As far as Virtual VCR is concerned, I couldn't find a more productive capture program which allowed me to record in uncompressed format. It was already a nuisance to get it configured as-is... whether I use HuffYUV/Lagarith versus ffdshow uncompressed is a moot point, as I at least have a usable output format... VirtualVCR likes to crash every time I try to do more than one capture per session, so I have to repeatedly close and re-launch the program whenever I want to capture another video... I've at least found something that "works," so that's my main priority atm. I'm not concerned about filesize, as I have hundreds of gigabytes to work with, and I'm rarely ever working with files larger than 20gb in the first place.
The reason I'm "doing part of this in AviSynth and part in VDub" is because I honestly really don't know the intricacies of AviSynth, nor how to process something solely in AviSynth... as it stands, I'm running these scripts by opening them through VirtualDub, they just point to the video file I currently want to process. The reason I used AviSynth in the first place, is simply because of what I had read in this thread:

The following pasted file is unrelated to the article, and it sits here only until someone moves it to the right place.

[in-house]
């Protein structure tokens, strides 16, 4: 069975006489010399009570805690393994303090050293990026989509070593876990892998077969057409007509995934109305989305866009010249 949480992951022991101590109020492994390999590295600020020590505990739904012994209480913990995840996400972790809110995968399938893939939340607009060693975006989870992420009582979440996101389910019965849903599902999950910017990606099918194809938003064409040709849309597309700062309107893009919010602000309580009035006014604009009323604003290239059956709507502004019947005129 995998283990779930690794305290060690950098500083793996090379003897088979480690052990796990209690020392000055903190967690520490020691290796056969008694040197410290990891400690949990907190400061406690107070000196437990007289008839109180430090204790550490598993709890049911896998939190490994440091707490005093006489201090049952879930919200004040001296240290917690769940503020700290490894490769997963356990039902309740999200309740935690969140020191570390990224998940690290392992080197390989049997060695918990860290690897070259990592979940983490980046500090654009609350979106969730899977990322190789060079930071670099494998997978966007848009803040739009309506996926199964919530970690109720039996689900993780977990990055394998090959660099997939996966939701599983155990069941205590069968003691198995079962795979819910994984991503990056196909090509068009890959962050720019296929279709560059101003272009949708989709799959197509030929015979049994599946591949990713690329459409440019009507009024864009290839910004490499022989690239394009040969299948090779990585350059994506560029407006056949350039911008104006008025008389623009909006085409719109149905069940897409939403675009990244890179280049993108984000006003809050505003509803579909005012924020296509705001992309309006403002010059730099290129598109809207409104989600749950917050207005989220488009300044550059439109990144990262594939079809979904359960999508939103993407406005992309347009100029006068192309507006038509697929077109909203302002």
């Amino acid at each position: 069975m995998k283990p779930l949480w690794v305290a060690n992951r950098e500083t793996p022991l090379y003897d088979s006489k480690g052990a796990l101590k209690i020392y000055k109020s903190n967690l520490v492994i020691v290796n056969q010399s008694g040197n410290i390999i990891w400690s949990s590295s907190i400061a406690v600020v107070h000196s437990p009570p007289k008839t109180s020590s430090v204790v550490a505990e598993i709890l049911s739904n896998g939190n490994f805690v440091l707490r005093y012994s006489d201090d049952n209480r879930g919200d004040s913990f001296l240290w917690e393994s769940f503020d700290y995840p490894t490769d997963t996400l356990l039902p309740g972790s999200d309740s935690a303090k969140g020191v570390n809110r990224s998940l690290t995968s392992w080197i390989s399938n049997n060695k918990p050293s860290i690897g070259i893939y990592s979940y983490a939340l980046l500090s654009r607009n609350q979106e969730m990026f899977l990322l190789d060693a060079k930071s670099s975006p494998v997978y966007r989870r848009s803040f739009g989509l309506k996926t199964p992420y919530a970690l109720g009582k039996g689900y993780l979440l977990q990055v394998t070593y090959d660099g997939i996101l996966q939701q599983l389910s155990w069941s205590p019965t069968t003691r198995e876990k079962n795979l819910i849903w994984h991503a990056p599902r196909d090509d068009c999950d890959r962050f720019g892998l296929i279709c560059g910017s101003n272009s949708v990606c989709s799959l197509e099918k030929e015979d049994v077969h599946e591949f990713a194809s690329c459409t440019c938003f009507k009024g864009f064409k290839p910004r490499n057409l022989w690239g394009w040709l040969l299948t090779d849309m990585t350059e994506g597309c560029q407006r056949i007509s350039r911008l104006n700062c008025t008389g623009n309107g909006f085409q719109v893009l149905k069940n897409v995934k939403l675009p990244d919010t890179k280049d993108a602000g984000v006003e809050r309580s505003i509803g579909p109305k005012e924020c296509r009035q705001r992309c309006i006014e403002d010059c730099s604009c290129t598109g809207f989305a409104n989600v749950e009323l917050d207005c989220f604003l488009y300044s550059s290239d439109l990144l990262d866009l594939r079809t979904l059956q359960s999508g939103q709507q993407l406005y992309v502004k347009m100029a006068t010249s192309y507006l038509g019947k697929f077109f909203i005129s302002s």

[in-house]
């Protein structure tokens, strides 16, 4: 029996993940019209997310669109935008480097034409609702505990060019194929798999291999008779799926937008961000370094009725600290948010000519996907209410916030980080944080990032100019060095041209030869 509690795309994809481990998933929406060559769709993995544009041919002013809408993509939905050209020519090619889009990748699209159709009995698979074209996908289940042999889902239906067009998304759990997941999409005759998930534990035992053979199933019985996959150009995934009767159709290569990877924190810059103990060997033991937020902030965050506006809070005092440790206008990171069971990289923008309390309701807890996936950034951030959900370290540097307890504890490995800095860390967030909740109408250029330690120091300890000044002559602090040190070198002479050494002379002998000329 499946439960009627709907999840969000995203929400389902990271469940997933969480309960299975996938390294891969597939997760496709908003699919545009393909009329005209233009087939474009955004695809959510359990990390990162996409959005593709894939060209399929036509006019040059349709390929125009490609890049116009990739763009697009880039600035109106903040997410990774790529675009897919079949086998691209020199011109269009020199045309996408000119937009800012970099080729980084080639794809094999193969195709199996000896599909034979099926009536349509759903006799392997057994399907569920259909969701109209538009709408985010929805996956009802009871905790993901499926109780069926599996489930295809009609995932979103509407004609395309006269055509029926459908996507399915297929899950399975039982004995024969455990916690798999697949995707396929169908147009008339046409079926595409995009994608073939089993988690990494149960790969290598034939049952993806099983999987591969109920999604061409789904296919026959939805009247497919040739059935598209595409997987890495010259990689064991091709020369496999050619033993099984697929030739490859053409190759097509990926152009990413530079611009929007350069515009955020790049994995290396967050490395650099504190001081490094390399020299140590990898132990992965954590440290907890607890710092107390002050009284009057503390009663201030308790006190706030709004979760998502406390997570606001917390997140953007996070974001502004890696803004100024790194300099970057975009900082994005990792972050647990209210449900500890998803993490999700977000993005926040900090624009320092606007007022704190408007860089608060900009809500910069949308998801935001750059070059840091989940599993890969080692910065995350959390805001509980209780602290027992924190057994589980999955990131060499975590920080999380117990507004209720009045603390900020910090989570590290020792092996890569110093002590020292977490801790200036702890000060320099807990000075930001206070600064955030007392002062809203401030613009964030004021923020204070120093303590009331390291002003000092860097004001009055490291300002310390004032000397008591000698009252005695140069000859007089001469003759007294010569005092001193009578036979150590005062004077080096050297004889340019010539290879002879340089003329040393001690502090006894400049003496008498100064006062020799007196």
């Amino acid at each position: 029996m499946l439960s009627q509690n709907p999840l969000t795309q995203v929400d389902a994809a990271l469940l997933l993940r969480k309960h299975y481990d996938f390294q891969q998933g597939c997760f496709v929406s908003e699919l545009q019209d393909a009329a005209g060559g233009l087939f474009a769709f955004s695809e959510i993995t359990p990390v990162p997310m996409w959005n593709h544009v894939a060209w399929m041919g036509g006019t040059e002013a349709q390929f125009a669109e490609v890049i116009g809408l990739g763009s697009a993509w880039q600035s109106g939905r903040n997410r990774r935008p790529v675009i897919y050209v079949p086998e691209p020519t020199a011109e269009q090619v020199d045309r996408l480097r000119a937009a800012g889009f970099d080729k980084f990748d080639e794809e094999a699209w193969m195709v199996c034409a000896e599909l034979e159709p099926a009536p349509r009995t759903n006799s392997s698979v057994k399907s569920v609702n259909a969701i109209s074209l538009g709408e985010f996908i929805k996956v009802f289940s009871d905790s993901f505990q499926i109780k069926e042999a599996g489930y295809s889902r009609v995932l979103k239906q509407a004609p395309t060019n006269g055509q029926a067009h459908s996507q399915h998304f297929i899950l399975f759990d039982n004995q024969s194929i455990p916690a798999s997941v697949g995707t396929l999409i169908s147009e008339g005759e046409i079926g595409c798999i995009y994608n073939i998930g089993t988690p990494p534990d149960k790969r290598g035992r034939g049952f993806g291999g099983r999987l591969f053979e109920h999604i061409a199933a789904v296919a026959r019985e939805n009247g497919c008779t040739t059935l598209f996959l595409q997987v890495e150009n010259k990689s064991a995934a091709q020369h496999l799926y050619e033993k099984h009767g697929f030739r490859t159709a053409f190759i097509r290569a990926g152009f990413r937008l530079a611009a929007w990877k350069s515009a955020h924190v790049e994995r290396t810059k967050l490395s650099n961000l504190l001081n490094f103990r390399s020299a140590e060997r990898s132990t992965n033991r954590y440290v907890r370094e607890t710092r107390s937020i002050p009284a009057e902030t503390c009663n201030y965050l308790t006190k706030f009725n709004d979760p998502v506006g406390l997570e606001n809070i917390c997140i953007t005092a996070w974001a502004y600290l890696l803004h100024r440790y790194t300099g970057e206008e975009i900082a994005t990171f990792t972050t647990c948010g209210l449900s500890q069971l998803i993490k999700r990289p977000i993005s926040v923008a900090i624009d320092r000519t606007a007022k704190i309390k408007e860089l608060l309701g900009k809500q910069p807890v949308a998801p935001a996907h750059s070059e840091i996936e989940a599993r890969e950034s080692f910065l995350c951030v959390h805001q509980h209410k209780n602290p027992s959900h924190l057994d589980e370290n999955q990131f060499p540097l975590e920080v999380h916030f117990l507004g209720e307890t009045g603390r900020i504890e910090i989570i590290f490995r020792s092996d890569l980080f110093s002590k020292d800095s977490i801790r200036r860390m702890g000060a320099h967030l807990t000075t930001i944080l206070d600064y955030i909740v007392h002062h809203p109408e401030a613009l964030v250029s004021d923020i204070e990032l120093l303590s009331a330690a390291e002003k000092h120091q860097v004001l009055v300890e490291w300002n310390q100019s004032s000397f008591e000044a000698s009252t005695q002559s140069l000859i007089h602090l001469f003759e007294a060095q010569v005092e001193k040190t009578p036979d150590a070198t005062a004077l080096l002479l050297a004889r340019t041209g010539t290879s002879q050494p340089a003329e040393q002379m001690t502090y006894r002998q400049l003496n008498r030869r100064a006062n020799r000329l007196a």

Supposedly, it has something to do with how VDub handles RGB or YUV2 interlaced content... all I know is the process works, for the most part. I feel like this chroma bobbing issue I'm having is the result of how the deinterlacing filters handle color information...
These recordings will only ever be re-played on PC... DVD/TV final output is none of my concern. I already know how to get a nice, clean, 29.97/30fps output for YouTube/Facebook/etc, but as far as my own personal archival purposes go, I'll be saving these as 59.94/60fps videos, which is why I'd like to get the chroma jitter figured out.
I'm deinterlacing because the card and capture utilities I'm using only capture in an interlaced format...looks great, btw:
I know VDUB works in RGB, though the AVIsynth string I used,
as far as AVIsynth goes, I don't know how to get an output file from avisynth. I DO know that I've used the "yadif" filter in VDUB and absolutely did not like the results for this particular application, so I don't really know if your suggestion would be more or less productive. If I were going to make a script out of what you said, what would the literal text look like? what does "comment-out to use bob deinterlace, double frame rate below" and "for bob deinterlace, double frame rate" mean? It's all greek to me, at least at the moment (and my buddy's wife and married-family are all greek, piles of WTF), so I don't even know what I can do, or should be doing, with AVIsynth from here...